So, what does Petrella consider the good and the bad of progressive Christianity?
From progressive Christians, I’d rescue the commitment to progressive understandings of faith and politics. But I’d reject their reliance on the Bible and Jesus. Here they are no different from the religious right, picking and choosing what suits them while ignoring what doesn’t.
Okay, that's not too bad, although it's a bit vague on the particulars of what exactly a progressive understanding of faith and politics is.
Patrella's ideal goal is for people to pick and choose from various religious traditions, smorgasbord fashion.
He makes this claim:
But religions need not be viewed as mutually exclusive and monolithic structures. Instead, they can be resources to tinker with and borrow from. We’re usually born into a religion, but as human beings all of them are our inheritance. To embrace this view is to become a multi-religious individual, someone who draws from more than one religious tradition to forge a spiritual path.
Perhaps Petrella hasn't noticed, but we already have such a thing, and it's called New Age religion, with its pickings and choosings from Christianity, Hinduism, Buddhism, Taoism, Celtic pre-Christian religions, and a bunch of novel ideas seemingly made up on the spot.
None of this bothers me too much, but what irks me is Petrella's ideas about what we should take and leave from Atheism.
From atheists, I’d rescue the commitment to reason. Like them, I’m unwilling to abdicate the use of my rational capacity in the name of faith. Unlike atheists, however, I don’t believe religions are false. Billions of people practice religions; in that sense they’re true. Billions of people believe in God; in that sense God does exist. Religions are true, but they’re not sacred. We need to be as self-reflective and critical of religion as we are of any other part of life.
The last sentence is intelligible (and I agree with it), and the bit about being unwilling to give up reason for faith makes sense to me too, but the rest is unintelligible.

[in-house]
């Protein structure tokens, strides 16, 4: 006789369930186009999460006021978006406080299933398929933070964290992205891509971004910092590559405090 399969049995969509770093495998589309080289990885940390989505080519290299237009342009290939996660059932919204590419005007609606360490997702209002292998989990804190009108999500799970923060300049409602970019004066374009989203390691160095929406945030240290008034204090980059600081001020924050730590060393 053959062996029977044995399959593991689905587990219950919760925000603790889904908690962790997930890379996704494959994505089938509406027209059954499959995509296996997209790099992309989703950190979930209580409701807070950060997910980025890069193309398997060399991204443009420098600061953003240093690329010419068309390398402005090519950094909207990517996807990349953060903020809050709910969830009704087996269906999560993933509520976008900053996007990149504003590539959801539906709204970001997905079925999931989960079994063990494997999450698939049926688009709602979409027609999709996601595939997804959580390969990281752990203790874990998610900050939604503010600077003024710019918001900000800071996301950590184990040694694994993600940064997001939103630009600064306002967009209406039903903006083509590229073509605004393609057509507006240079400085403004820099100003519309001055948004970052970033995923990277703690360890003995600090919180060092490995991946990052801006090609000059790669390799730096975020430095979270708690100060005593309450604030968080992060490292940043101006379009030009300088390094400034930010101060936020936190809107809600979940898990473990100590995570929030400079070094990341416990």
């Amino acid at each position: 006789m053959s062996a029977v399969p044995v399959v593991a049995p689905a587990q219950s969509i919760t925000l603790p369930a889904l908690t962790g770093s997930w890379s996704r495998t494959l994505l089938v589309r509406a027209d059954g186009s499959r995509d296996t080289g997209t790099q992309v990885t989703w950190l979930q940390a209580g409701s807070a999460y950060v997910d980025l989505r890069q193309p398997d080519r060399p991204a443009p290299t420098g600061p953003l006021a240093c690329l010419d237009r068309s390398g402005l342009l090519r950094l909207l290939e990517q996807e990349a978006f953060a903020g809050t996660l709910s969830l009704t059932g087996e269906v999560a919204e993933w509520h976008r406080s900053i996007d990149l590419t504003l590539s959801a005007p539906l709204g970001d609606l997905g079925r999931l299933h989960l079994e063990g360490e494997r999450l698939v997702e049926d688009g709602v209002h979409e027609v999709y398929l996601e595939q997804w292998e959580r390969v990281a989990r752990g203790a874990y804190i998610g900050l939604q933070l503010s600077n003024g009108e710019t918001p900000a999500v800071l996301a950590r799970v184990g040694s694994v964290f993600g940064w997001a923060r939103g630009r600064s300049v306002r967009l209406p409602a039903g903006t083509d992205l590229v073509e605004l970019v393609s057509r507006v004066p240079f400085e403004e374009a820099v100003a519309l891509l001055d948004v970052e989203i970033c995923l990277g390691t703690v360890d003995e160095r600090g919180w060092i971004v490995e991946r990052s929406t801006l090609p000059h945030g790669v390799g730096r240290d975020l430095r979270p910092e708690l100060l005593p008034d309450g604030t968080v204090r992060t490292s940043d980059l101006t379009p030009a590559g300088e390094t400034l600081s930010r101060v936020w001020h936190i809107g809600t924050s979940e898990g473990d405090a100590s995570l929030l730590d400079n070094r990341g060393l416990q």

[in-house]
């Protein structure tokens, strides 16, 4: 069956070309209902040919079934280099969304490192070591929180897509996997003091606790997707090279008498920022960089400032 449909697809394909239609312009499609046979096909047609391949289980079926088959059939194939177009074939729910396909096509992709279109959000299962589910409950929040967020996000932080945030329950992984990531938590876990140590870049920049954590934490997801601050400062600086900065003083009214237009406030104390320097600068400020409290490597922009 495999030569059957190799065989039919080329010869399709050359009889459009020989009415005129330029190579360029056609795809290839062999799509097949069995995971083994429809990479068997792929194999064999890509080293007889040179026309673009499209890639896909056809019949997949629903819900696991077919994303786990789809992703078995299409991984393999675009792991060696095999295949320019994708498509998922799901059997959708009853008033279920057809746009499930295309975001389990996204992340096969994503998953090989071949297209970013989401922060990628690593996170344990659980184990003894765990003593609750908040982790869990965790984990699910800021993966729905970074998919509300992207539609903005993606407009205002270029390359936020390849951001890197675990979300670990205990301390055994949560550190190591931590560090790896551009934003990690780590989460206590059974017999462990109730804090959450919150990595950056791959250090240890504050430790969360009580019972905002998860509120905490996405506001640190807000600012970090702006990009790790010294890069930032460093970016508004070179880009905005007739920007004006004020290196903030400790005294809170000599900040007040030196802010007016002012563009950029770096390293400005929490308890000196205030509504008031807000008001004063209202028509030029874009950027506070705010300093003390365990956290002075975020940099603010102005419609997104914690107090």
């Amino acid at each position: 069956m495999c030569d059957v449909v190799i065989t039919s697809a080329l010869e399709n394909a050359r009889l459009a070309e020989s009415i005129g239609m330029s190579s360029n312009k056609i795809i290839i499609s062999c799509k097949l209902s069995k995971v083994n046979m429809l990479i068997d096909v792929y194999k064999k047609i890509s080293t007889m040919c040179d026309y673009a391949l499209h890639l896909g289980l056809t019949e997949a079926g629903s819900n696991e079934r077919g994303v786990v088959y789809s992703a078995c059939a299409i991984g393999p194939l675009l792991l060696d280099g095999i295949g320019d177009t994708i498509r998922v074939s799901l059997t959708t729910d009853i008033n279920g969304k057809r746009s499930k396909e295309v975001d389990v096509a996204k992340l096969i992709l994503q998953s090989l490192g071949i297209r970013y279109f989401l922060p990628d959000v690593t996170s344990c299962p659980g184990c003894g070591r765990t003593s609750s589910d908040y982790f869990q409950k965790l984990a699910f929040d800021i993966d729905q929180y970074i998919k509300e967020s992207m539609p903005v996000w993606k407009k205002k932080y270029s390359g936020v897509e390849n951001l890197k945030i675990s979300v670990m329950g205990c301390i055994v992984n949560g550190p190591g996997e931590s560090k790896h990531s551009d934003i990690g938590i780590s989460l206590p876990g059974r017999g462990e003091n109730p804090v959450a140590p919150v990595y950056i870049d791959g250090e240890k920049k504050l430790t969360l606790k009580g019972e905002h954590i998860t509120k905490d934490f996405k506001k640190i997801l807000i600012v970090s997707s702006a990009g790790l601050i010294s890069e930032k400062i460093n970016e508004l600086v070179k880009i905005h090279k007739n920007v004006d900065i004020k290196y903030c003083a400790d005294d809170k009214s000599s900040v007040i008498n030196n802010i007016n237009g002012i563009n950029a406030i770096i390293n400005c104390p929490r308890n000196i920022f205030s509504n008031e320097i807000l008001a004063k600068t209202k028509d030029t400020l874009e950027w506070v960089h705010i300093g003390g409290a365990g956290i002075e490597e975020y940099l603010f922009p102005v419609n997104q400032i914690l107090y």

So, let's get this straight: What does it mean to say that, "Billions of people practice religions; in that sense they’re true. Billions of people believe in God; in that sense God does exist"?
The problem is that believing something doesn't make it true, regardless of how many billions of people believe it. I'm baffled at how Petrella can champion rational thinking in one sentence, but then immediately after say something so utterly irrational.
At one time the majority of people believed that the sun revolved around the earth, but that didn't make it true that the sun revolved around the earth. And in the same way, just because the majority of people believe in God and religion does not make those beliefs true.
It would indeed be a strange universe if truth was simply a matter of what the majority believed. In fact, this would make science and rational thinking impossible, because if you wanted to know whether some claim is true or false you wouldn't have to actually do any experiments, make observations, gather evidence, check for logical inconsistencies, and so forth. All you'd have to do is have a vote, and whatever the majority voted for would be true.
And this bit from Petrella just seems wrongheaded (although at least it's intelligible):
In a world that’s becoming more religious rather than less, atheism can’t be the answer. Advocates of atheism remain tied to the discredited secularization thesis, making them a minority condemned to insignificance except within circles ever more out of touch with global reality. In addition, their strident tone feeds the culture wars and strengthens the right’s belief that Christianity is under siege.
I'd like to see some empirical evidence that the world is becoming more religious rather than less. Even if it's true, that's no reason to give up in the culture wars struggle. We fight these battles because we don't want to live in a society whose institutions are controlled by the religious right and their antiquated views.
And what makes the "secularization thesis" discredited? The ideas of secularism come out of the Enlightenment, and they go a long way to informing how governments are designed to work in the United States and Europe. I wouldn't want to give up that "thesis" at all.
This all sounds like wishy-washy muddle-headed thinking.